Review How the Driving While High Test Works and 2019 Legal Defenses
Last St. Patrick’s Day, drivers were made aware by headlines of how DUI checkpoints now include driving while high test mouth swabs that can tell if you smoked pot days ago. Today, we review what has changed under new laws regarding the growing number of drivers now getting arrested for DUI related to driving while high. One fact that remains just as true today, is driving while high consequences are equally as severe for a person as getting a DUI, DWI charge for being over the alcohol legal limit.
What is known as driving under the influence is usually referred to as either being intoxicated by blowing over the legal blood alcohol content (BAC) .08 limit of alcohol, driving while high on Marijuana or other illegal drugs, and even prescription medicine. Under what the current DUI and DWI laws are, the average driving under the influence offense charge will usually happen in one of two ways. The first way is for a driver’s blood alcohol concentration, the amount of alcohol in a person’s body being at or over .08 BAC. The second way is drugged driving which does not depend on the amount of alcohol in a driver’s system. This is how someone can be charged with driving under the influence of Marijuana.
However, many sober drivers are now wrongly getting arrested for this offense and still having to fight the case out in court all the same. The video below of a recent news report investigates this very problem.
Driving While High Test – Police Now Testing a New DUI Device That Detects Drugs in 5 Minutes
As recently as May 2019, police in a growing number of states around the country are leading the charge with a new experimental device they can use to test drivers who might be high. Police departments already implementing this driving while high drug DUI testing device, say the newly passed laws for legal recreational marijuana use is resulting in a faster effort to find a drug testing device that can be used during a traffic stop.
For decades, driving under the influence of alcohol was the primary target of many traffic stops. In 2019, police officers’ attention is now focusing towards driving while impaired by drugs equally as much.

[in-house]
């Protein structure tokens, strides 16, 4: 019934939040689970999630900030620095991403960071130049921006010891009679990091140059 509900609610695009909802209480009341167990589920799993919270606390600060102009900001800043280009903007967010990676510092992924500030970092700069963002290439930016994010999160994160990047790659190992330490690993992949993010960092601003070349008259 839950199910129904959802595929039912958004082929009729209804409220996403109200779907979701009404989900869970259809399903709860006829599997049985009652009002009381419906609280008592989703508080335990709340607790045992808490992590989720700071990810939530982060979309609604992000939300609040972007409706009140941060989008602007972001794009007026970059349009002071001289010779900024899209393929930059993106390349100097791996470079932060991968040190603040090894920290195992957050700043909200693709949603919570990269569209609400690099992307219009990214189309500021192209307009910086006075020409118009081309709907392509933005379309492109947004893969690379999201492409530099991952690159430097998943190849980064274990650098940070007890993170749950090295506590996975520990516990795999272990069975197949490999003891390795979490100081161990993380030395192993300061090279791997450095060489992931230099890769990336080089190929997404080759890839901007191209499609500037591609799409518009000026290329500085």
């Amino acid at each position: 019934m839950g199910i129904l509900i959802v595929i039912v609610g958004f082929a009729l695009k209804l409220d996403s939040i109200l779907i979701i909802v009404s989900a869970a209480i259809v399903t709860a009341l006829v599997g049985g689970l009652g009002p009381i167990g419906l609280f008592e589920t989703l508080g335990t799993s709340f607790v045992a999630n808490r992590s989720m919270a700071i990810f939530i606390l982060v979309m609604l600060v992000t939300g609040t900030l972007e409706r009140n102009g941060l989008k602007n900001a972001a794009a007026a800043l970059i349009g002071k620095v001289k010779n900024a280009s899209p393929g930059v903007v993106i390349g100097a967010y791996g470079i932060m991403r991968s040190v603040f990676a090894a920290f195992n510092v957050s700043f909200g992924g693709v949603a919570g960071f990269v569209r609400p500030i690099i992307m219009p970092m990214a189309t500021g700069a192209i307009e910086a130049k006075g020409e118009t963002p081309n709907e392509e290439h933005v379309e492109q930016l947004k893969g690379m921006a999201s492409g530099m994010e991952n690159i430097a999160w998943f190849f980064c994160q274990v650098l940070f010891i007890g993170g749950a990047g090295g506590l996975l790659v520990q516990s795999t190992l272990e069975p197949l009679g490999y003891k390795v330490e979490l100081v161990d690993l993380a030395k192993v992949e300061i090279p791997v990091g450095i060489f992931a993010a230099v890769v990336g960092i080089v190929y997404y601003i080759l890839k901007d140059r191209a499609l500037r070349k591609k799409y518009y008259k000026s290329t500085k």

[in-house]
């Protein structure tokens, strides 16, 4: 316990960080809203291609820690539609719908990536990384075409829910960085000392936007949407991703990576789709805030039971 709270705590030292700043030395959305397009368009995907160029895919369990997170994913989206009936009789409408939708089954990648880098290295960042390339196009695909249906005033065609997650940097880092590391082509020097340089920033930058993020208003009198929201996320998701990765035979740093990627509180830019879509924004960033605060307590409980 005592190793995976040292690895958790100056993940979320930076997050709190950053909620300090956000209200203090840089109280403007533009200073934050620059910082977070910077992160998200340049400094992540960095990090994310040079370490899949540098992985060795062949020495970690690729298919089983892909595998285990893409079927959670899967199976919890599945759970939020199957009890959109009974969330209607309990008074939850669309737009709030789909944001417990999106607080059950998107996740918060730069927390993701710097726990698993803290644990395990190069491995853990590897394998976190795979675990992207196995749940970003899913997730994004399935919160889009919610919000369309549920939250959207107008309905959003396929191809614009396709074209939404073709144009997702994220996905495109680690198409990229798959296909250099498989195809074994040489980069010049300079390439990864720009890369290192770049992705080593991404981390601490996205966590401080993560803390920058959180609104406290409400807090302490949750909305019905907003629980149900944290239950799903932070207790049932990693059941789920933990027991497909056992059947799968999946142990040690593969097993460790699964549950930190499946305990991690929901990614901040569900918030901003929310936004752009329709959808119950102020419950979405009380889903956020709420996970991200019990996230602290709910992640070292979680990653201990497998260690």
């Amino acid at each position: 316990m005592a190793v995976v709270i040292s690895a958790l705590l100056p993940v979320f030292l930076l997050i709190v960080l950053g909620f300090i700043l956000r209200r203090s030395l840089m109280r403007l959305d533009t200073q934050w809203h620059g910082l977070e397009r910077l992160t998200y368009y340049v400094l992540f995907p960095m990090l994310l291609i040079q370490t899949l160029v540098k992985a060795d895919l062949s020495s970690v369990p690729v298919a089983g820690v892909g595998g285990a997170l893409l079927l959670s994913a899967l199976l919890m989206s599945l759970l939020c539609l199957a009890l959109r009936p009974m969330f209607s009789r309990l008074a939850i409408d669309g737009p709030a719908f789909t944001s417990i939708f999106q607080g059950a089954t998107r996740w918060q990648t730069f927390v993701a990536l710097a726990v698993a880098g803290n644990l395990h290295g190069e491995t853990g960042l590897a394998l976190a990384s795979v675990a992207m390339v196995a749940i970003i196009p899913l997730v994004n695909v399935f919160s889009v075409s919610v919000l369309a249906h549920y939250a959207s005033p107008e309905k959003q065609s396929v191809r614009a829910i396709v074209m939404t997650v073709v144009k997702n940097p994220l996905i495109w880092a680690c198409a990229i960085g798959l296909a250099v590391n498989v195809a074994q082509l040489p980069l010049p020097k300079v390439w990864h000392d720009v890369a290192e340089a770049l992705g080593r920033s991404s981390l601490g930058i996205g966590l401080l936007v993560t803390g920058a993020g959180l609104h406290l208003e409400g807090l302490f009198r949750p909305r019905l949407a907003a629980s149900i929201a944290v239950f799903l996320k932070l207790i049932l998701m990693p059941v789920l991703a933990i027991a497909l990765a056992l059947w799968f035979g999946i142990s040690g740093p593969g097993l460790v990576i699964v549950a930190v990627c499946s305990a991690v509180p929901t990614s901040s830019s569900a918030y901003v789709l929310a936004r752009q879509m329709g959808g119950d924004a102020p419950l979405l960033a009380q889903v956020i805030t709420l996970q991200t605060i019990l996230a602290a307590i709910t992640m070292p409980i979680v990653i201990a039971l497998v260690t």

Police who are participating in the driving while high device experiment on individuals suspected of being intoxicated by Marijuana or other drugs, have the objective of confirming the reliability this new drug test which is similar to a near-instant breathalyzer for BAC. Police departments began use of this drug testing device through state grants which developed this new state of the art drug testing device, currently in the experimental phase while being used in the field to fight DUI.
How the driving while high drug testing device works:
- The drug test device has no electronics with it, unlike a breathalyzer, and a driver’s saliva test sample is entirely self-contained in a sealed package.
- A police officer will take out a swab and instruct the driver to swipe it inside of their mouth, underneath the tongue to absorb enough saliva for a useful test sample.
- This field drug test will currently take an average of 5 minutes to complete, with the device technicians aiming to reduce the drug testing device time to 2 minutes in the near future.
- Lastly, the officer will collect swab of a driver’s saliva, place the swab back into the kit, seal it up and be able to see the test results almost immediately.